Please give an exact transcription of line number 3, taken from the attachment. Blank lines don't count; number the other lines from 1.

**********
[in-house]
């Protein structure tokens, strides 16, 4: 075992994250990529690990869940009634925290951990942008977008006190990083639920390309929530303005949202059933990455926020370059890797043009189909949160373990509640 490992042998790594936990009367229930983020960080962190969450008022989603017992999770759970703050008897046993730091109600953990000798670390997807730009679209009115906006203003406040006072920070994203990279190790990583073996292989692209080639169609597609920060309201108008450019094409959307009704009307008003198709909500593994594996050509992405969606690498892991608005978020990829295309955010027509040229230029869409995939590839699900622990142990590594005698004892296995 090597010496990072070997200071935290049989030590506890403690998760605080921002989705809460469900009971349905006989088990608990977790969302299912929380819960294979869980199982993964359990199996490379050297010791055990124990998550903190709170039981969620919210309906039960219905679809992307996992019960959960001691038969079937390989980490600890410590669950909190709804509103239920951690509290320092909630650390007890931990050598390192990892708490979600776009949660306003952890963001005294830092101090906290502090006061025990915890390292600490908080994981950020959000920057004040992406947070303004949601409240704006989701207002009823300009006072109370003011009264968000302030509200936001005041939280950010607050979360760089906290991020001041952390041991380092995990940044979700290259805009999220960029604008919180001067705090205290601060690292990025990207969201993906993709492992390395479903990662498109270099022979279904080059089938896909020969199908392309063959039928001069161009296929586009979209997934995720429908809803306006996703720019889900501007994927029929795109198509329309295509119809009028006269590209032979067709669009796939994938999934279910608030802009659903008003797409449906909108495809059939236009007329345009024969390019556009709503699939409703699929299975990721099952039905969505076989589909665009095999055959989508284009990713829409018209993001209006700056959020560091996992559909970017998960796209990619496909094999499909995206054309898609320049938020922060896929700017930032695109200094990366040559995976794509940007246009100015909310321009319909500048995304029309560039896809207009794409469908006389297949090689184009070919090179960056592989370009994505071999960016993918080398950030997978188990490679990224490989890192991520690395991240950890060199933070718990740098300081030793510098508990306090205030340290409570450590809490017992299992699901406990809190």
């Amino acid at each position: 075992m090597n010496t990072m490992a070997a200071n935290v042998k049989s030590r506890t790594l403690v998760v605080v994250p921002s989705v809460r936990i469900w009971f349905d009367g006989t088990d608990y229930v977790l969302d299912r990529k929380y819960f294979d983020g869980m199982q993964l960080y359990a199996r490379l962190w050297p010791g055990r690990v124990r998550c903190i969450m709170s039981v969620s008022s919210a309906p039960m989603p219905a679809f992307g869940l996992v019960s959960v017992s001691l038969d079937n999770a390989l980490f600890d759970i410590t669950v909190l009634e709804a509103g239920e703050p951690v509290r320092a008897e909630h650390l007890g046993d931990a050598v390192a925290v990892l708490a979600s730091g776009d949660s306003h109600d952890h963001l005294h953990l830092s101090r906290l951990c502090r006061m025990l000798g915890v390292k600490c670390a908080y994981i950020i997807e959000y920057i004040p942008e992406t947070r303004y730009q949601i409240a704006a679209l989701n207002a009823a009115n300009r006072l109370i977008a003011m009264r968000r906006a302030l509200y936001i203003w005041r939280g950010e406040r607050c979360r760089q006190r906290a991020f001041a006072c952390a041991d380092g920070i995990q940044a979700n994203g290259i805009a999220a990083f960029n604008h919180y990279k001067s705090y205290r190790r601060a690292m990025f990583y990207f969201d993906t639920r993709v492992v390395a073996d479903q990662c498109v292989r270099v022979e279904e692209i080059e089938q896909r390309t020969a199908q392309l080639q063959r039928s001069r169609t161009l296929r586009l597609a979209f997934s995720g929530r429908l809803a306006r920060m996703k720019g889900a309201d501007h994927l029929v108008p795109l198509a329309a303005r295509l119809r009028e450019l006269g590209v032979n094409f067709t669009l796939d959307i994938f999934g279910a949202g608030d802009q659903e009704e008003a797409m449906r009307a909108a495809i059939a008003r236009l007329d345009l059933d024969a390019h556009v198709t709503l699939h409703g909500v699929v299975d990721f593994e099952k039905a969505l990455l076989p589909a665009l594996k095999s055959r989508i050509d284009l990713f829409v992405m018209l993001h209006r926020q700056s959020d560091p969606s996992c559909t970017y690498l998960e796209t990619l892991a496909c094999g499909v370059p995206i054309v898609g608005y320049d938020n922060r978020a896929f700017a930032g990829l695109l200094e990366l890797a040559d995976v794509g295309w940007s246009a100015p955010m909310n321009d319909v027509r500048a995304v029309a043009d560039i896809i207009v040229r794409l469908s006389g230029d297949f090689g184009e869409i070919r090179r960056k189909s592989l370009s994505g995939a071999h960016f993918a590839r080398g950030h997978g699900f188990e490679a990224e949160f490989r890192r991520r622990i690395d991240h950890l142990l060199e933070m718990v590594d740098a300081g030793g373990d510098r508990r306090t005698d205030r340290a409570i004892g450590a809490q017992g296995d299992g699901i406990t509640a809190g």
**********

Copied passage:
């Amino acid at each position: 075992m090597n010496t990072m490992a070997a200071n935290v042998k049989s030590r506890t790594l403690v998760v605080v994250p921002s989705v809460r936990i469900w009971f349905d009367g006989t088990d608990y229930v977790l969302d299912r990529k929380y819960f294979d983020g869980m199982q993964l960080y359990a199996r490379l962190w050297p010791g055990r690990v124990r998550c903190i969450m709170s039981v969620s008022s919210a309906p039960m989603p219905a679809f992307g869940l996992v019960s959960v017992s001691l038969d079937n999770a390989l980490f600890d759970i410590t669950v909190l009634e709804a509103g239920e703050p951690v509290r320092a008897e909630h650390l007890g046993d931990a050598v390192a925290v990892l708490a979600s730091g776009d949660s306003h109600d952890h963001l005294h953990l830092s101090r906290l951990c502090r006061m025990l000798g915890v390292k600490c670390a908080y994981i950020i997807e959000y920057i004040p942008e992406t947070r303004y730009q949601i409240a704006a679209l989701n207002a009823a009115n300009r006072l109370i977008a003011m009264r968000r906006a302030l509200y936001i203003w005041r939280g950010e406040r607050c979360r760089q006190r906290a991020f001041a006072c952390a041991d380092g920070i995990q940044a979700n994203g290259i805009a999220a990083f960029n604008h919180y990279k001067s705090y205290r190790r601060a690292m990025f990583y990207f969201d993906t639920r993709v492992v390395a073996d479903q990662c498109v292989r270099v022979e279904e692209i080059e089938q896909r390309t020969a199908q392309l080639q063959r039928s001069r169609t161009l296929r586009l597609a979209f997934s995720g929530r429908l809803a306006r920060m996703k720019g889900a309201d501007h994927l029929v108008p795109l198509a329309a303005r295509l119809r009028e450019l006269g590209v032979n094409f067709t669009l796939d959307i994938f999934g279910a949202g608030d802009q659903e009704e008003a797409m449906r009307a909108a495809i059939a008003r236009l007329d345009l059933d024969a390019h556009v198709t709503l699939h409703g909500v699929v299975d990721f593994e099952k039905a969505l990455l076989p589909a665009l594996k095999s055959r989508i050509d284009l990713f829409v992405m018209l993001h209006r926020q700056s959020d560091p969606s996992c559909t970017y690498l998960e796209t990619l892991a496909c094999g499909v370059p995206i054309v898609g608005y320049d938020n922060r978020a896929f700017a930032g990829l695109l200094e990366l890797a040559d995976v794509g295309w940007s246009a100015p955010m909310n321009d319909v027509r500048a995304v029309a043009d560039i896809i207009v040229r794409l469908s006389g230029d297949f090689g184009e869409i070919r090179r960056k189909s592989l370009s994505g995939a071999h960016f993918a590839r080398g950030h997978g699900f188990e490679a990224e949160f490989r890192r991520r622990i690395d991240h950890l142990l060199e933070m718990v590594d740098a300081g030793g373990d510098r508990r306090t005698d205030r340290a409570i004892g450590a809490q017992g296995d299992g699901i406990t509640a809190g």